In the present work, we report on a further study of the mechanothermal synthesis of LaFeO3. As lanthanum and iron precursors, we used, respectively, lanthanum acetate sesquihydrate [La(CH3COO)3·1.5H2O], that has a hedge over lanthanum oxide since it is not hygroscopic, and iron (II) oxalate dehydrate [FeC2O4·2H2O]. By studying the reactions taking place in the mixtures during heating, we set up a synthesis procedure that combines mechanical and thermal treatment of the mixtures. Finally, we characterized the products formed in the mixtures annealed at different temperatures with different techniques (XRPD, TG, FT-IR, SEM and nitrogen porosimetry).

Experimental

The starting chemicals used were FeC2O4·2H2O (purity 99.9%—Aldrich Chimica, Italy) and La(CH3COO)3·1.5 H2O (purity 99.9%—Alfa Aesar–Germany).

Physical mixtures of composition ratio La/Fe = 1.0 were prepared by weighing the appropriate amounts of the two precursors and by stirring them in acetone suspension for 3 h. Then, the solvent was allowed to evaporate at room temperature overnight.

The mechanically activated mixtures were prepared by dry milling lots of 1 g of physical mixtures: the powders were put into zirconia jars (12.5 ml) of a planetary mill (Pulverisette 7 by Fritsch, Germany) with 5 zirconia balls (12 mm diameter; the mass ratio between the milling balls and the sample powder was 11:1). The mill was operated at 650 rpm rotation speed for 6 h.

TG/DSC measurements were performed with a TG/DSC simultaneous analyser (Q600, TA Instruments Inc. USA) connected to a computer fitted with an appropriate software. Samples of ≈ 50 mg of both physical and milled mixtures were placed in an alumina pan and heated at 10 K min−1 (under air flow of 100 mL/min) from 25 up to 800 °C where a constant mass value is reached.

Samples of both milled and physical mixture have been heated in tube furnace (static air, 10 K min−1) up to temperatures between 500 and 800 °C in steps of 50 °C with isothermal stage of 3 h at the end of each heating ramp.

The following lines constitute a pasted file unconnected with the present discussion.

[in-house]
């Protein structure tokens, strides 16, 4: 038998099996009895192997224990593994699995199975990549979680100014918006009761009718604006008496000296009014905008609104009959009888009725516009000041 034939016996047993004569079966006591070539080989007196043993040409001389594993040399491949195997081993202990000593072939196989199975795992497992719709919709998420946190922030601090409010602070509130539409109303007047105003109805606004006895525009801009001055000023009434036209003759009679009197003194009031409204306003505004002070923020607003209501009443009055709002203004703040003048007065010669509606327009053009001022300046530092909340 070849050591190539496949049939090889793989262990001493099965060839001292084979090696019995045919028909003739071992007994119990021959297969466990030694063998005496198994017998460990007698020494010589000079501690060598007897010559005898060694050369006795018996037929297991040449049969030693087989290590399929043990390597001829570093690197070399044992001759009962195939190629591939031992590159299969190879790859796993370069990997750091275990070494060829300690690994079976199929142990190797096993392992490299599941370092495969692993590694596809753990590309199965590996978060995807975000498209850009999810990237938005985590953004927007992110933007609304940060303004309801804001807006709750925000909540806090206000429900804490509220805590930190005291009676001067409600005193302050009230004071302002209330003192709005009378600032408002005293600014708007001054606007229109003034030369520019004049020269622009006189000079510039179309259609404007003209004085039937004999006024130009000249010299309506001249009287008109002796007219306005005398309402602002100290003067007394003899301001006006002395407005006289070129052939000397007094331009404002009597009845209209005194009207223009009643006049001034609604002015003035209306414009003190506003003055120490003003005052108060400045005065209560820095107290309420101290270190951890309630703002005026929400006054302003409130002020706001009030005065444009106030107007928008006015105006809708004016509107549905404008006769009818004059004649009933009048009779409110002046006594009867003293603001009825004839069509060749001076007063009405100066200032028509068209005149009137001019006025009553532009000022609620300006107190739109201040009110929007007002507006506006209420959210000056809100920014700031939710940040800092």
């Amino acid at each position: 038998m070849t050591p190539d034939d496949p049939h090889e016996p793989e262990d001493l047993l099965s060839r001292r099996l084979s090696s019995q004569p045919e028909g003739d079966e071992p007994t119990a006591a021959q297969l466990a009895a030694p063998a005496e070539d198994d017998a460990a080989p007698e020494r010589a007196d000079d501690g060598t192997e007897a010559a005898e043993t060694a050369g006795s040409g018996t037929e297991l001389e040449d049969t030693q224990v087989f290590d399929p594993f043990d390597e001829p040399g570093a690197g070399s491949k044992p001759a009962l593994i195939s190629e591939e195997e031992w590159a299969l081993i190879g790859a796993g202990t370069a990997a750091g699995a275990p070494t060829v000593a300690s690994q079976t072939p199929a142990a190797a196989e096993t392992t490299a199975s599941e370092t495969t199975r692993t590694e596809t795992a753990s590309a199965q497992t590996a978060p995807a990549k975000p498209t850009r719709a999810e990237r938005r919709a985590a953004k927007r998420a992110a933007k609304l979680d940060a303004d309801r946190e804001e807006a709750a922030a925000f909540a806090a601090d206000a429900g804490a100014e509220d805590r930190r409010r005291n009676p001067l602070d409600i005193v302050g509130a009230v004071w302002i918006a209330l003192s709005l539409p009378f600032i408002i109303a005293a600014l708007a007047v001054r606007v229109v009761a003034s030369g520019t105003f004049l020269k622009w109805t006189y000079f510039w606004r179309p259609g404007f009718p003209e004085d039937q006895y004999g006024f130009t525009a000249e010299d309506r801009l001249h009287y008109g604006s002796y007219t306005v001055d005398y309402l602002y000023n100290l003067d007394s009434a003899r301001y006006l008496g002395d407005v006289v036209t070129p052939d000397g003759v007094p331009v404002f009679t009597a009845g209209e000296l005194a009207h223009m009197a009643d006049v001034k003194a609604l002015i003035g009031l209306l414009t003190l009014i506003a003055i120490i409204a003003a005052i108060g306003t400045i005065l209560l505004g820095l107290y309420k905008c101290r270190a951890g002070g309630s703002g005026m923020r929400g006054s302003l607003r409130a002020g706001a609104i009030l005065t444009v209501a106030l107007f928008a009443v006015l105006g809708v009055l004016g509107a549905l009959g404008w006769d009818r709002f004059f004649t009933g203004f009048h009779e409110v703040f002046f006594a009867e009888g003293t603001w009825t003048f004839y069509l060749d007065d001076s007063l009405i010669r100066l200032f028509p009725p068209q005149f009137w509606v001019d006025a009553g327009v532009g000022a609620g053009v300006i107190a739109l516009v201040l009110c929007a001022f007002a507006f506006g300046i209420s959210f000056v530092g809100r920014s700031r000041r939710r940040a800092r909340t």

X-ray powder diffraction (XRPD) patterns have been taken to determine the phases that were formed during the annealing. The relevant patterns were recorded with an X-ray powder diffractometer (Bruker D5005) in step-scan mode (CuKα radiation, step width 0.015°, 2 s/step, 40 kV, 40 mA, 2ϑ° = 15–50).

Diffuse reflectance (DR) FT-IR spectra have been recorded on samples of milled mixture heated up to different temperatures by a Nicolet spectrometer (iS10, Nicolet, USA). The spectra collected with DR have been recorded on samples dispersed in KBr (≈ 5% by mass in KBr): 128 scans have been coadded at 4 cm−1 resolution and ratioed against 128 scans collected on samples of pure KBr (99+%, Sigma-Aldrich, Italy).

The specific surface area of the milled mixtures after annealing under different conditions was determined by N2 adsorption (BET method). The nitrogen adsorption curve was recorded by a Sorptomatic 1990 (Thermo Electron Corporation, operating with the static volumetric principle). The correction for the volume of the sample was introduced by measuring the He sorption.

SEM measurements were taken using a Zeiss EVO MA10 (Carl Zeiss, Oberkochen, Germany) at an acceleration voltage of 20 kV and 8.5-mm working distance on gold-sputtered samples.

Results and discussion

Thermal behaviour of the mixtures

Figure 1 shows the XRPD patterns of both the physical and the activated mixture. As it can be seen, the peaks of the two precursors disappear in the activated mixture as a result of the mechanical treatment that induces amorphization.
Fig. 1

XRPD patterns on samples of a physical mixture and b mechanically activated mixture

Figure 2 shows the TG–DSC–DTG signals recorded on a sample of the milled mixture.
Fig. 2

TG (bold line), DSC (full line), DTG (dashed line) curves recorded on a sample of activated mixture